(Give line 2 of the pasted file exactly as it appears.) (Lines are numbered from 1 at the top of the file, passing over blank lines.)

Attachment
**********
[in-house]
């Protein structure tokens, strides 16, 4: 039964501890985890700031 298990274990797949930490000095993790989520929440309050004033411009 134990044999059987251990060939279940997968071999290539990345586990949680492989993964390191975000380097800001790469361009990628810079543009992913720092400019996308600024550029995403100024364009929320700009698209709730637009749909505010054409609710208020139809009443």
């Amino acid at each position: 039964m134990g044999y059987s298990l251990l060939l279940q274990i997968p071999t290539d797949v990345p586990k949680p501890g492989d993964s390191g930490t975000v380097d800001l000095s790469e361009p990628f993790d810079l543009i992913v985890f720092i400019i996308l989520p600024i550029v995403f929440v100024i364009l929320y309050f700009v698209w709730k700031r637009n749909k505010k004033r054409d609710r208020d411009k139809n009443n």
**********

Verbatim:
């Protein structure tokens, strides 16, 4: 039964501890985890700031 298990274990797949930490000095993790989520929440309050004033411009 134990044999059987251990060939279940997968071999290539990345586990949680492989993964390191975000380097800001790469361009990628810079543009992913720092400019996308600024550029995403100024364009929320700009698209709730637009749909505010054409609710208020139809009443």